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Top five stories you may have missed

3 min. 15.05.2021
In case you missed them, the Luxembourg Times has selected the best stories of the week for you
The number of secret tax deals Luxembourg handed out to companies fell further last year
The number of secret tax deals Luxembourg handed out to companies fell further last year
Photo credit: LT Archive

Fewer secret tax rulings in Luxembourg
  
The number of secret tax deals Luxembourg handed out to companies fell further last year, the finance ministry said, as the country continues to fight its reputation as a tax haven after the LuxLeaks scandal.

Such sweetheart deals came under fire in 2014, when the journalistic investigation revealed Luxembourg had made agreements with hundreds of large multinational companies out of the sight of the public under the reign of former Prime Minister Jean-Claude Juncker.

Last year, there were still 44 such rulings, according to statistics published by Luxembourg’s Ministry of Finance in its annual report for 2020.  The total has decreased by more than 90% since 2015, the finance ministry said.

Amazon wins appeal in blow to Commission tax crackdown  

The European Court of Justice (ECJ) has upheld an appeal by corporate giant Amazon and Luxembourg in a setback for the European Commission which had said a tax deal between the two amounted to illegal state aid. 

The Commission's 2017 ruling - in which it had ordered Amazon to repay Luxembourg tax authorities €250 million - was based on "analysis which is incorrect in several respects", the ECJ's General Court said on Wednesday. The decision can still be appealed to the higher court within the ECJ.  

Amazon was among hundreds of companies which featured in the 2014 Luxleaks journalistic investigation about secret tax rulings Luxembourg handed to companies. This triggered a swathe of cases brought by the EU’s Competition Commissioner, Margrethe Vestager, against such favourable tax rulings.  

First indictments in Madoff fraud scandal in Luxembourg  

Luxembourg prosecutors have handed out the first indictments related to the Bernard Madoff fraud after a criminal investigation had been simmering for over 10 years, the prosecutor's office said on Wednesday.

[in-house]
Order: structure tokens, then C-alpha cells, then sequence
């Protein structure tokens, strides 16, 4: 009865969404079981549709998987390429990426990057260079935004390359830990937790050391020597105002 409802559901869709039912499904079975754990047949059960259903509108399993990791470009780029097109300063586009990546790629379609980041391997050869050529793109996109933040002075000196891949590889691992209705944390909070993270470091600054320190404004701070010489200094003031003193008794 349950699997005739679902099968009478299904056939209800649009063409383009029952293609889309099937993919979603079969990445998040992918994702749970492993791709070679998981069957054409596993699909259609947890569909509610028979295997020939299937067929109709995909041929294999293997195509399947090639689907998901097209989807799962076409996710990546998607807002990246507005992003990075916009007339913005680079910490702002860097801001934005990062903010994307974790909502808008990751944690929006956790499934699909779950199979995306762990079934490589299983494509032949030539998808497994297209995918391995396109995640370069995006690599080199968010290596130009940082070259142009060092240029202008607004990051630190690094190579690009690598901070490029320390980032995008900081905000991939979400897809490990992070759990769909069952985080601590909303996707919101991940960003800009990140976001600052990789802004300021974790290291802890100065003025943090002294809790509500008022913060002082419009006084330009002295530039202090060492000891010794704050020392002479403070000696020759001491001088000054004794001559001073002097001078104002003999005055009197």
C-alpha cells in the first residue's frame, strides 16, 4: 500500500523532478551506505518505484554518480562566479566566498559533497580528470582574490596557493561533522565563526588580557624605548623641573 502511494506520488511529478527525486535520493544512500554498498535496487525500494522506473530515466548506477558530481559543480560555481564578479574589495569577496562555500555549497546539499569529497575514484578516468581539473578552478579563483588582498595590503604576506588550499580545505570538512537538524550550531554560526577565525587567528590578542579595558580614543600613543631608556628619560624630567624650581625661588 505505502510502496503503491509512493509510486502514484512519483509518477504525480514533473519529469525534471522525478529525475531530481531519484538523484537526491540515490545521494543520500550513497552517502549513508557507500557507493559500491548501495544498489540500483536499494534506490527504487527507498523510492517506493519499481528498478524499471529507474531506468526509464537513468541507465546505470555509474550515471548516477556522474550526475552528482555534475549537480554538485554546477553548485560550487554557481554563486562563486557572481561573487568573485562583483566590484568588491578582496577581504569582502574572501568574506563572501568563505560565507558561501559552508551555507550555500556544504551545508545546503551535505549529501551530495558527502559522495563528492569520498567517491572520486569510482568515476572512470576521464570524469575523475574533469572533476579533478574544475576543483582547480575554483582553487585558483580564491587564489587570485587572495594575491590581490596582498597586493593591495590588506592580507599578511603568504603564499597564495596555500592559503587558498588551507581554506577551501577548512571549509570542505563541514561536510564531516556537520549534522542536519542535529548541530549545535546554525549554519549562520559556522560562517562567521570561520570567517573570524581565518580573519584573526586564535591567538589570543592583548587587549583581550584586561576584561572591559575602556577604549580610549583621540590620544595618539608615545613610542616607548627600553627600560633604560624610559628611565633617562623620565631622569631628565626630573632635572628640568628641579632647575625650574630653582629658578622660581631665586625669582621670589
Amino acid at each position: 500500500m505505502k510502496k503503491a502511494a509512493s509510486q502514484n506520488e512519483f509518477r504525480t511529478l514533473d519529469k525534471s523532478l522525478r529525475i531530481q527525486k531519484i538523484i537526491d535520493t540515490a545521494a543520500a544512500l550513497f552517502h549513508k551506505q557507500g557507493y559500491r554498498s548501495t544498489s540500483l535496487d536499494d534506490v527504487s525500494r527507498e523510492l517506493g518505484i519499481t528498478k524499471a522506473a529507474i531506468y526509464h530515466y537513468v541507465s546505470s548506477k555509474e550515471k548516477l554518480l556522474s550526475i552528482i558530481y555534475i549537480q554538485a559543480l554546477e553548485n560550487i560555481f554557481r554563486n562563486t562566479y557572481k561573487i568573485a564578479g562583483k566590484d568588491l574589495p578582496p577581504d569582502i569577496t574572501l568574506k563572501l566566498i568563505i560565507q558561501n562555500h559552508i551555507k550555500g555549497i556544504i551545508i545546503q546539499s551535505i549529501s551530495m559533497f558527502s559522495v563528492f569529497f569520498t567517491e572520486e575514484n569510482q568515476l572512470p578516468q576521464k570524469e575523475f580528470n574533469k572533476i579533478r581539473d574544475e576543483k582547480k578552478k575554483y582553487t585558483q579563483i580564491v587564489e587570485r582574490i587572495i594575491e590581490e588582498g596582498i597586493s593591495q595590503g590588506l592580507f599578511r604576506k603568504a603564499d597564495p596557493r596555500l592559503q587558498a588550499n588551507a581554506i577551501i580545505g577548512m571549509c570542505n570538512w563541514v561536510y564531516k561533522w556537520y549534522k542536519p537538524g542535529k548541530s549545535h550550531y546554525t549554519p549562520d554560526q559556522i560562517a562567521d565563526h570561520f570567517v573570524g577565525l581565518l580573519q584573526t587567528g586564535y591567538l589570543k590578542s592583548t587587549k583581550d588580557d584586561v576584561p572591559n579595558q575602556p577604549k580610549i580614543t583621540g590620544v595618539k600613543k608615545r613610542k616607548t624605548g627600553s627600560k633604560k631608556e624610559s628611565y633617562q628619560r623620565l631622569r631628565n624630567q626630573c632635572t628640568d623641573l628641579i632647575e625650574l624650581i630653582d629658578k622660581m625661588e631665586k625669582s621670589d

Madoff ran a $65 billion (€58 billion) Ponzi scheme - the world’s largest  - until it blew up in the aftermath of the financial crisis of 2008. He died in a US prison last month aged 82, serving just 12 years of a 150-year sentence. 

Fraud committed as part of Madoff's Ponzi scheme is estimated to amount to €1.5 billion in Luxembourg alone. The prosecutor's office declined to say against whom it had issued the indictments.

Flying clubs are main source of airport complaints  

A residents’ association which submitted the vast majority of the record 1,000 complaints about flights at Luxembourg’s Findel Airport in 2020 say that light aircraft operated by flying clubs are causing the most disturbances.

There have already been more complaints, 1,251, in the first four months of this year than in all of 2020, according to the agency responsible for managing air traffic in Luxembourg, ANA (Administration de la Navigation Aérienne).  The association behind the majority of the complaints both last year and this year say it is light aircraft from flying clubs and not commercial or cargo planes which are causing the most problems.  

High levels of phosphorus found in Syre river last year  

Part of a river running east of Luxembourg City had levels of phosphorus in it that were higher than legally safe under EU guidelines in two of the last four years, Environment Minister Carole Dieschbourg said on Monday.

The concentration of the chemical in the Syre river was found to be too high in both 2017 and again in 2020, Dieschbourg said in response to a parliamentary question, following a study of the water in the Wecker area in Grevenmacher in the east of Luxembourg.

The incident is the latest in a string of water pollution issues which have been plaguing Luxembourg in recent years.   


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